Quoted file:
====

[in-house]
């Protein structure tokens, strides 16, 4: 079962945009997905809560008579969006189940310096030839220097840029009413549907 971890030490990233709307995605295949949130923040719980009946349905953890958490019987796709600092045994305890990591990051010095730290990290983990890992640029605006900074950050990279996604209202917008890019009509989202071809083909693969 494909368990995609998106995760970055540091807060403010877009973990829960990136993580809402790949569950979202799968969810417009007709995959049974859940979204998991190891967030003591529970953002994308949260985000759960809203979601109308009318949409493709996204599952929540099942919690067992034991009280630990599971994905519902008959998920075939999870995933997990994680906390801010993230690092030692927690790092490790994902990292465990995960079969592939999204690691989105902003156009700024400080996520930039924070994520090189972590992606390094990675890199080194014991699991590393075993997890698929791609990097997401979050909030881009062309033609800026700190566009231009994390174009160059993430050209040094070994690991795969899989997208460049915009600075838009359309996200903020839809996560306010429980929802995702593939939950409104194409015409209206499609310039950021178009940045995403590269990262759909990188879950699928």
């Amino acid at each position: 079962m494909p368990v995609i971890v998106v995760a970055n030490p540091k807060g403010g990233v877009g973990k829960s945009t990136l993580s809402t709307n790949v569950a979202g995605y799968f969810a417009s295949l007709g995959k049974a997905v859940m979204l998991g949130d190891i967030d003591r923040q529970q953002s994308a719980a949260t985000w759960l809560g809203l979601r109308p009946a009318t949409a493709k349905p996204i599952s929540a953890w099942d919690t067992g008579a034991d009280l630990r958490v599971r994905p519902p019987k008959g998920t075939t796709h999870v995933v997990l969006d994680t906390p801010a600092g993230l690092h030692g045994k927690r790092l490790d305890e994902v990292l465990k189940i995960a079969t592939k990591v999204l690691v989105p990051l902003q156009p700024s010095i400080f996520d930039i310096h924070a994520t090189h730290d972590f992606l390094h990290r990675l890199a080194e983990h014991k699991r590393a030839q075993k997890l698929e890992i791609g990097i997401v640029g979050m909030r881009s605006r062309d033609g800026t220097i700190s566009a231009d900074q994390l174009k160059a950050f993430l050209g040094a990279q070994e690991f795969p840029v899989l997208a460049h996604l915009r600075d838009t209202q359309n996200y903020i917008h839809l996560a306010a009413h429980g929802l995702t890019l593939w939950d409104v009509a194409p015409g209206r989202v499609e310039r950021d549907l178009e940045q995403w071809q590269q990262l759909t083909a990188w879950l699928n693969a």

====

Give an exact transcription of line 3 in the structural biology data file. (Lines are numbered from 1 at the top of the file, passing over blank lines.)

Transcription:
């Amino acid at each position: 079962m494909p368990v995609i971890v998106v995760a970055n030490p540091k807060g403010g990233v877009g973990k829960s945009t990136l993580s809402t709307n790949v569950a979202g995605y799968f969810a417009s295949l007709g995959k049974a997905v859940m979204l998991g949130d190891i967030d003591r923040q529970q953002s994308a719980a949260t985000w759960l809560g809203l979601r109308p009946a009318t949409a493709k349905p996204i599952s929540a953890w099942d919690t067992g008579a034991d009280l630990r958490v599971r994905p519902p019987k008959g998920t075939t796709h999870v995933v997990l969006d994680t906390p801010a600092g993230l690092h030692g045994k927690r790092l490790d305890e994902v990292l465990k189940i995960a079969t592939k990591v999204l690691v989105p990051l902003q156009p700024s010095i400080f996520d930039i310096h924070a994520t090189h730290d972590f992606l390094h990290r990675l890199a080194e983990h014991k699991r590393a030839q075993k997890l698929e890992i791609g990097i997401v640029g979050m909030r881009s605006r062309d033609g800026t220097i700190s566009a231009d900074q994390l174009k160059a950050f993430l050209g040094a990279q070994e690991f795969p840029v899989l997208a460049h996604l915009r600075d838009t209202q359309n996200y903020i917008h839809l996560a306010a009413h429980g929802l995702t890019l593939w939950d409104v009509a194409p015409g209206r989202v499609e310039r950021d549907l178009e940045q995403w071809q590269q990262l759909t083909a990188w879950l699928n693969a």